Your Ultimate Buyers Guide to Curtains and Window Treatments
Shopping for window treatments can be quite daunting. If you hire an interior decorator, you may end up going over budget. We’ve assembled this Buyer’s Guide to help you get started and to answer some of the most frequently asked questions.
Where Do I Start?
Framing windows with long curtains and drapes are a great way to add glamour and personality to a room. Drapes and curtains are an investment – get the most out of your money so you will not have to do it again in a couple of years.
You will need to decide such things as:
- Is privacy important
- Do you need room-darkening or just filtered light
- What room of the house are they for
- your theme
- What colors are you considering
- types of fabrics you like
- What is your budget
Things to Know Before You Buy Curtains
Here are some do’s and don’ts to consider when getting ready to buy curtains:
think long and hard about what color and pattern to use. Curtains take up a large amount of visual space and will have a huge impact on the look of your room.
skimp on size – Curtains need to have generous proportions. They should always be at least double the width of the window, even if they are going to be drawn most of the time. It is also vital that they be long enough.
For a rich and elegant look, they can puddle on the floor, and for a more streamlined and clean look they can skim the floor – but they should NEVER be any higher. When drapes are too short they look truncated. If you’re getting store-bought panels (as opposed to having them custom made) it’s better to buy them too long and then have them hemmed.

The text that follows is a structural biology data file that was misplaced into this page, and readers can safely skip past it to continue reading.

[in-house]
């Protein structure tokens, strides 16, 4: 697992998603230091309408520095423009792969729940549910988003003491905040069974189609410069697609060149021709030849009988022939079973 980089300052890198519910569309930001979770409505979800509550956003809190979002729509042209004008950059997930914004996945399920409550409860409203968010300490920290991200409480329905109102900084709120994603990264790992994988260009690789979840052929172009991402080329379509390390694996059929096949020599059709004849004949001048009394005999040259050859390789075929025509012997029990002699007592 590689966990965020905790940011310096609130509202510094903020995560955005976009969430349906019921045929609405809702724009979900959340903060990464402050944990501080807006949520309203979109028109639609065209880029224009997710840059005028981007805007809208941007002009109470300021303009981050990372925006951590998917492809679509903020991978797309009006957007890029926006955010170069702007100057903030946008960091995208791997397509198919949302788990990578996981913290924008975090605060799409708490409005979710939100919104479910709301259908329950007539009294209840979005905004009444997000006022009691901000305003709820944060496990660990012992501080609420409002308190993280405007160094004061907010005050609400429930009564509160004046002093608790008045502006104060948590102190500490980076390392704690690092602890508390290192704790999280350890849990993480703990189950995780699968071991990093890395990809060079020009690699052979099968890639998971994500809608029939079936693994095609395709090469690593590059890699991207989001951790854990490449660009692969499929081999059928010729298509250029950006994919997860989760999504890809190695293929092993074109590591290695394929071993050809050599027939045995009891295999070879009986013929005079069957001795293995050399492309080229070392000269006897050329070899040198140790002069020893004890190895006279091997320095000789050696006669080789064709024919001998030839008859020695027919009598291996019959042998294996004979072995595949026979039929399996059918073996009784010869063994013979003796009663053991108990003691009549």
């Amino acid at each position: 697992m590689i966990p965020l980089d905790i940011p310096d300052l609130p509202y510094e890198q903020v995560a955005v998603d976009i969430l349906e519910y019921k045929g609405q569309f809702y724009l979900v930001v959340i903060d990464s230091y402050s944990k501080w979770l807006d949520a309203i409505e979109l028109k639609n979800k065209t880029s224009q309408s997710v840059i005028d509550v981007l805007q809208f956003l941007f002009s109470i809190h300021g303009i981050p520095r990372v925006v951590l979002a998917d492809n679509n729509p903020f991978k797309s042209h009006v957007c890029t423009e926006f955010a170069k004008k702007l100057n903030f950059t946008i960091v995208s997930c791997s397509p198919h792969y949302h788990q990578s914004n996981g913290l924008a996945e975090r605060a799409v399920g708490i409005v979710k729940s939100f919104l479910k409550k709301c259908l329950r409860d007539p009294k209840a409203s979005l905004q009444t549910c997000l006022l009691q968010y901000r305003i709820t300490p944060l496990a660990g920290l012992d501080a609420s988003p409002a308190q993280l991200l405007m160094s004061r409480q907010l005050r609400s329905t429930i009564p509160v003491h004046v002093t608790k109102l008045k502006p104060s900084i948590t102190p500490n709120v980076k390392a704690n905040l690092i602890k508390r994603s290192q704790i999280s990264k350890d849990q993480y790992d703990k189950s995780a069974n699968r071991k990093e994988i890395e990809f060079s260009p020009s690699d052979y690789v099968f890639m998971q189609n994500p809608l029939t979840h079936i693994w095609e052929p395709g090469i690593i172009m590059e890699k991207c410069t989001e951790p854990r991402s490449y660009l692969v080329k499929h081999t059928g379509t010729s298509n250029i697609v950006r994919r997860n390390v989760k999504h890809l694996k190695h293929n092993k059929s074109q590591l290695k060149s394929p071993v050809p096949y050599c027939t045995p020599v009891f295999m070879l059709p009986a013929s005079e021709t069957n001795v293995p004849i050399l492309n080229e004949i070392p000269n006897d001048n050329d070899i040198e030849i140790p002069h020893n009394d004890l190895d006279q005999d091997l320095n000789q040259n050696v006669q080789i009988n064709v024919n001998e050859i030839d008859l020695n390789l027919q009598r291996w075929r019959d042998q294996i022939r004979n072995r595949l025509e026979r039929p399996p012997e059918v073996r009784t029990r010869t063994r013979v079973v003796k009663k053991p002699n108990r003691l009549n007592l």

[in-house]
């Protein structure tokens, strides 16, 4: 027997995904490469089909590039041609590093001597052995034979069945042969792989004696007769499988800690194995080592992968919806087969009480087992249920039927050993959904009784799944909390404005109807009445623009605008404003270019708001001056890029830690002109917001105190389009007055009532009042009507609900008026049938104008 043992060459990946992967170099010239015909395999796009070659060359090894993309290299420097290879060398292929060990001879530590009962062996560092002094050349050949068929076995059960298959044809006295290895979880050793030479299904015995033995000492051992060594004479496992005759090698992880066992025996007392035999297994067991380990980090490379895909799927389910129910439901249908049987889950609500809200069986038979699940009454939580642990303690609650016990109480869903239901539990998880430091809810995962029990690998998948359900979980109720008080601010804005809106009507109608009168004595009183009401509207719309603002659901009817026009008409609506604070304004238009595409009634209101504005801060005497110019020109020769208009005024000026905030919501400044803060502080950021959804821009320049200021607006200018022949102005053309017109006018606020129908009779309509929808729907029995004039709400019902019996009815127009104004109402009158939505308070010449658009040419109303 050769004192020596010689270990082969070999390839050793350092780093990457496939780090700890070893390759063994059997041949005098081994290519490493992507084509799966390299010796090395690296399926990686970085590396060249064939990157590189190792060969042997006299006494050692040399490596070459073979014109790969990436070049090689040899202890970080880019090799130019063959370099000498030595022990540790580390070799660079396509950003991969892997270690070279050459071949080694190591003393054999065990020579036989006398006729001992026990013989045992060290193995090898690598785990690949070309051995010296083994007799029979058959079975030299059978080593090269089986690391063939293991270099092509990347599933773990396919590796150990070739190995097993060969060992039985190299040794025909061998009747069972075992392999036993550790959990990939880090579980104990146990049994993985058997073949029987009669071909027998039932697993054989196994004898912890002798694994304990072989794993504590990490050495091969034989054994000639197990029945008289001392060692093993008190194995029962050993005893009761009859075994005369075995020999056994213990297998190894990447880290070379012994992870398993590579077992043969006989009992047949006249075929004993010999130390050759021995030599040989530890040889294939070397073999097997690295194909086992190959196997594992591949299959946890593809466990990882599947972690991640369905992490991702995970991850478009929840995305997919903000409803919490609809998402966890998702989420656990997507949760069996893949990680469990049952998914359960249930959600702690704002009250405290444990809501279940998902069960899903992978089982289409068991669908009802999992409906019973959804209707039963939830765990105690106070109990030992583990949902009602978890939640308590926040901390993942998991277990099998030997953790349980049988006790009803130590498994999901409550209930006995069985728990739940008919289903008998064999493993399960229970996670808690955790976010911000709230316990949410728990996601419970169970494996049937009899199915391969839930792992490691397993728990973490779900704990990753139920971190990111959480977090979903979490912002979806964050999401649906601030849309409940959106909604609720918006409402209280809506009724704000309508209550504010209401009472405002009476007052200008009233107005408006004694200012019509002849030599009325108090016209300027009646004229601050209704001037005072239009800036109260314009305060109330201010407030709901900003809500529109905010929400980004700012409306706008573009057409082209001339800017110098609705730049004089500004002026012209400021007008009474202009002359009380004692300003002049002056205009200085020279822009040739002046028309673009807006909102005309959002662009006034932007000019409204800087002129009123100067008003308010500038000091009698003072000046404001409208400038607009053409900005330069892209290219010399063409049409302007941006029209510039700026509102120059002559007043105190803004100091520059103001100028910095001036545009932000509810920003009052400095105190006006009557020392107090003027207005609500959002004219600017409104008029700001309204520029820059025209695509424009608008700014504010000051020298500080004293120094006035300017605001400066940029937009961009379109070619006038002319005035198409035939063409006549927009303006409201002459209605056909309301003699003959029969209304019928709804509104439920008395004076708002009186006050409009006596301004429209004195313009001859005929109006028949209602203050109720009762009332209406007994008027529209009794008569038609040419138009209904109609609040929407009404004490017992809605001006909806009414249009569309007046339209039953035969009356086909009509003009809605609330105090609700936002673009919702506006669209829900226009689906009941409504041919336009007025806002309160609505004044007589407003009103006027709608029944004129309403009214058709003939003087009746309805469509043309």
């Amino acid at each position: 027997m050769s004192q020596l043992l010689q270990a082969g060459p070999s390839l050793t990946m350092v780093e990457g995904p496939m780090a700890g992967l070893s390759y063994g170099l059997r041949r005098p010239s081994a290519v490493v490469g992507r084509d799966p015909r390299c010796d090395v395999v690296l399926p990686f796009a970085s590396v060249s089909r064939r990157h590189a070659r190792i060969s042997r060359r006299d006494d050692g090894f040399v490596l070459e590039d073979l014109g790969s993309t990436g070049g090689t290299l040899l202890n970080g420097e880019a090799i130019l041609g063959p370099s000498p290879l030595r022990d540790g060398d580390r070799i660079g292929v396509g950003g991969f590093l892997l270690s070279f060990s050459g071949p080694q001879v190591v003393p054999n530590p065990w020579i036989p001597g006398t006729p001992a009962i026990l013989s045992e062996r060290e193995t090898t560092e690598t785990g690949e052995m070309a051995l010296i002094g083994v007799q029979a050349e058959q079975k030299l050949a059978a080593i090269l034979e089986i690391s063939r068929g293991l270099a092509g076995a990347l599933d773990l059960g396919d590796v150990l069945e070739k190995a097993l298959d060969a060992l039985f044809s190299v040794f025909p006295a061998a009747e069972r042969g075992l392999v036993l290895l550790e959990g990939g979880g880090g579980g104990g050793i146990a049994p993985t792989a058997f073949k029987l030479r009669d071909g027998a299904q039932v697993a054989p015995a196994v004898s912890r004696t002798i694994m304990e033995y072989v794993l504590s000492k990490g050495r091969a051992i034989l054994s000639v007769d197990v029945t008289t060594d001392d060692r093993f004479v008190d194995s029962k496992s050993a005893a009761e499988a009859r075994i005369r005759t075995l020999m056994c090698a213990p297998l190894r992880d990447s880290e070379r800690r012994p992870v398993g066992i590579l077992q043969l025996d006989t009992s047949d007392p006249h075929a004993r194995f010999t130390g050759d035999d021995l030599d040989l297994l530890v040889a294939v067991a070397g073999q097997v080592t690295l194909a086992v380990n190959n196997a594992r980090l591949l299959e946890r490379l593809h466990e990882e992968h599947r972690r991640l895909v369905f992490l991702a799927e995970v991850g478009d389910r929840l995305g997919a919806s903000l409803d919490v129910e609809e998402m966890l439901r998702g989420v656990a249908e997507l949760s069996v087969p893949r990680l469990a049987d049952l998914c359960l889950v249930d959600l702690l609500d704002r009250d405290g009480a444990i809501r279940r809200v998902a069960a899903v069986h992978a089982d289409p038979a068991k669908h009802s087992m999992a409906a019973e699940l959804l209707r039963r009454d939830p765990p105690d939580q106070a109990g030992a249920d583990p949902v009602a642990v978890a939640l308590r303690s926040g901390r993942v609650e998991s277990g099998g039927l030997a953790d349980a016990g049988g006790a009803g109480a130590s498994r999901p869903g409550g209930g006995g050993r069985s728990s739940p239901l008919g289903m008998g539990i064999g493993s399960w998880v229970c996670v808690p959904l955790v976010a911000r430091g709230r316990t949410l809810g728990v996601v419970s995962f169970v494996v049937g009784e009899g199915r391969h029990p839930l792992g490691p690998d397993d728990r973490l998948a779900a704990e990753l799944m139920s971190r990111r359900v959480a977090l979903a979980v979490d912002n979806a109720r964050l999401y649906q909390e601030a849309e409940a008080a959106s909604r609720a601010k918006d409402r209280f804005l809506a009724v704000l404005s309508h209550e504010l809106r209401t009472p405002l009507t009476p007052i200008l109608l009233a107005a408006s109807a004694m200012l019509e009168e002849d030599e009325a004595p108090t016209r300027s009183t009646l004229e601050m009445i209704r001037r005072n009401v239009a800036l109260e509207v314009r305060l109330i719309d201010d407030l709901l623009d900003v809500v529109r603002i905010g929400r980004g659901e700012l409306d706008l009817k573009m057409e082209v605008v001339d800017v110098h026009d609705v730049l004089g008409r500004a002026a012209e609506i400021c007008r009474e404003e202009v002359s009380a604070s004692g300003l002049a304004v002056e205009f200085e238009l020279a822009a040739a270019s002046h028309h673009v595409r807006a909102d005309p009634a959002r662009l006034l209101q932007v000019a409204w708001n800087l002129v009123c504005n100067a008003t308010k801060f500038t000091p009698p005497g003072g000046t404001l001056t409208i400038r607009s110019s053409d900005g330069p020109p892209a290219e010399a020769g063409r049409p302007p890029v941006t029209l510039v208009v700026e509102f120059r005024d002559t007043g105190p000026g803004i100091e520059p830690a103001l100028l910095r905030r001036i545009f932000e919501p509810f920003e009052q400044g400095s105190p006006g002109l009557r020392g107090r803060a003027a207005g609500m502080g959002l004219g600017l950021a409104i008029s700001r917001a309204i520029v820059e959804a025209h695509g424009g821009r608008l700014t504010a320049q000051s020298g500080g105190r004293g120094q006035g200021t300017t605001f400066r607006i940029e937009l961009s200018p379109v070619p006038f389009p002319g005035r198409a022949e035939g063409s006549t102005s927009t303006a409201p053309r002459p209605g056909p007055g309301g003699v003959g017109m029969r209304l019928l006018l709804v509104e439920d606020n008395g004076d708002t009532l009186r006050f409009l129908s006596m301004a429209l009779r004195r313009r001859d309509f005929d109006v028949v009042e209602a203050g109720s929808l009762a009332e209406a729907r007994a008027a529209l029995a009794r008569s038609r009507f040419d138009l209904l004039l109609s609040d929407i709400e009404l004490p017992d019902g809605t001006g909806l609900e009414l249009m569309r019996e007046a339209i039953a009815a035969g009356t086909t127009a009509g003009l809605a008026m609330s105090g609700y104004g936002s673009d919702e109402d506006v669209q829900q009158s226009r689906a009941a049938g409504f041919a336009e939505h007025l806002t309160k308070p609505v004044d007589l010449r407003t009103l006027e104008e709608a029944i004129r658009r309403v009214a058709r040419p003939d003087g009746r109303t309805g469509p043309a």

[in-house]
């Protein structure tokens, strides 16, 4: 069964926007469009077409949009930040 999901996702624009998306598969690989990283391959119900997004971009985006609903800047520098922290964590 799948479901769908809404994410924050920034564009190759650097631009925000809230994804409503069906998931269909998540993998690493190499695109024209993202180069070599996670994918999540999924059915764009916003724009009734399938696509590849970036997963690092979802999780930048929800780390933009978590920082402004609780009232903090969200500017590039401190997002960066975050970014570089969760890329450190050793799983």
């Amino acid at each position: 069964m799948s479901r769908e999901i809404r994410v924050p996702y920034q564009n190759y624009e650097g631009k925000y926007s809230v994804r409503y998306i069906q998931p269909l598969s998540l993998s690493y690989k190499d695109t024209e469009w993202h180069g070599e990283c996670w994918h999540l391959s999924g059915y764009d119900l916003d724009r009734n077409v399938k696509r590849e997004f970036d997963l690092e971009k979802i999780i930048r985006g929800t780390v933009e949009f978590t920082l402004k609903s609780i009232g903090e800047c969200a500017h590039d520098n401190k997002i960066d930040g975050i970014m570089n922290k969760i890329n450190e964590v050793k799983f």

choose lined panels if you want to control the temperature in the room as well as the amount of light that filters through. A basic cotton lining protects the fabric a little while still allowing some light to filter through; a more insulating lining helps keep your home warmer in the winter and cooler in the summer; a blackout lining is ideal for bedrooms because it doesn’t allow any light to filter through.
forget the hardware. Curtain rods and finials should “match” the fabric. Heavier drapes such as velvets should be on a large and somewhat decorative rod while light silks and sheers can sit on lightweight and daintier rods. That said, they should also “match” the rest of the room. Make sure they connect to something in the room. For instance, if you have Lucite lamps or chairs, a Lucite drapery rod might be in order.